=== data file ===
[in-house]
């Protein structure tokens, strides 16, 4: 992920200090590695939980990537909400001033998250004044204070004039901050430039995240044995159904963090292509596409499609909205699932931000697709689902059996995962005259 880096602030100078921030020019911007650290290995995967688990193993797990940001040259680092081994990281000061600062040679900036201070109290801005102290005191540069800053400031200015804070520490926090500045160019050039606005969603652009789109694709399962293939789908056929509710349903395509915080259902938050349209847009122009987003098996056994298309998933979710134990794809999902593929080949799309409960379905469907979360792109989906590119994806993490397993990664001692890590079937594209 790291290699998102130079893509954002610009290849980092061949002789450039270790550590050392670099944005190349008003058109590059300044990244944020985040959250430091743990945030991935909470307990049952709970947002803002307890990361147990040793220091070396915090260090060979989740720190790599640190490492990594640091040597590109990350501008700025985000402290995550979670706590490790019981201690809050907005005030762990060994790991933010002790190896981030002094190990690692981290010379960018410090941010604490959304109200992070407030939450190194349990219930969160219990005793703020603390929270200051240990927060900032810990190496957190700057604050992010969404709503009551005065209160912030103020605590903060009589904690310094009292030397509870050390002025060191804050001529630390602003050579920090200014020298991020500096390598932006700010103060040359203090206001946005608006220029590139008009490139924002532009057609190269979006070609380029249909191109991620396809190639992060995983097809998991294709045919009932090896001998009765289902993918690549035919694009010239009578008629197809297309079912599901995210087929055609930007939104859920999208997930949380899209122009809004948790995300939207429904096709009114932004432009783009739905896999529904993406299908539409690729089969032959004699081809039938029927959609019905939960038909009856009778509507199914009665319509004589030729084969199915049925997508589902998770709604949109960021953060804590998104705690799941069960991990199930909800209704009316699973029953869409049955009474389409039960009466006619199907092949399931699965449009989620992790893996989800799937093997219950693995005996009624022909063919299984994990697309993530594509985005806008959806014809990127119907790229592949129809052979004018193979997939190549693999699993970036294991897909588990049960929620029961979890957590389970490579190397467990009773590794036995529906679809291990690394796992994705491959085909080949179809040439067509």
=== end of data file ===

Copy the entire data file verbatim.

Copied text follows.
[in-house]
């Protein structure tokens, strides 16, 4: 992920200090590695939980990537909400001033998250004044204070004039901050430039995240044995159904963090292509596409499609909205699932931000697709689902059996995962005259 880096602030100078921030020019911007650290290995995967688990193993797990940001040259680092081994990281000061600062040679900036201070109290801005102290005191540069800053400031200015804070520490926090500045160019050039606005969603652009789109694709399962293939789908056929509710349903395509915080259902938050349209847009122009987003098996056994298309998933979710134990794809999902593929080949799309409960379905469907979360792109989906590119994806993490397993990664001692890590079937594209 790291290699998102130079893509954002610009290849980092061949002789450039270790550590050392670099944005190349008003058109590059300044990244944020985040959250430091743990945030991935909470307990049952709970947002803002307890990361147990040793220091070396915090260090060979989740720190790599640190490492990594640091040597590109990350501008700025985000402290995550979670706590490790019981201690809050907005005030762990060994790991933010002790190896981030002094190990690692981290010379960018410090941010604490959304109200992070407030939450190194349990219930969160219990005793703020603390929270200051240990927060900032810990190496957190700057604050992010969404709503009551005065209160912030103020605590903060009589904690310094009292030397509870050390002025060191804050001529630390602003050579920090200014020298991020500096390598932006700010103060040359203090206001946005608006220029590139008009490139924002532009057609190269979006070609380029249909191109991620396809190639992060995983097809998991294709045919009932090896001998009765289902993918690549035919694009010239009578008629197809297309079912599901995210087929055609930007939104859920999208997930949380899209122009809004948790995300939207429904096709009114932004432009783009739905896999529904993406299908539409690729089969032959004699081809039938029927959609019905939960038909009856009778509507199914009665319509004589030729084969199915049925997508589902998770709604949109960021953060804590998104705690799941069960991990199930909800209704009316699973029953869409049955009474389409039960009466006619199907092949399931699965449009989620992790893996989800799937093997219950693995005996009624022909063919299984994990697309993530594509985005806008959806014809990127119907790229592949129809052979004018193979997939190549693999699993970036294991897909588990049960929620029961979890957590389970490579190397467990009773590794036995529906679809291990690394796992994705491959085909080949179809040439067509």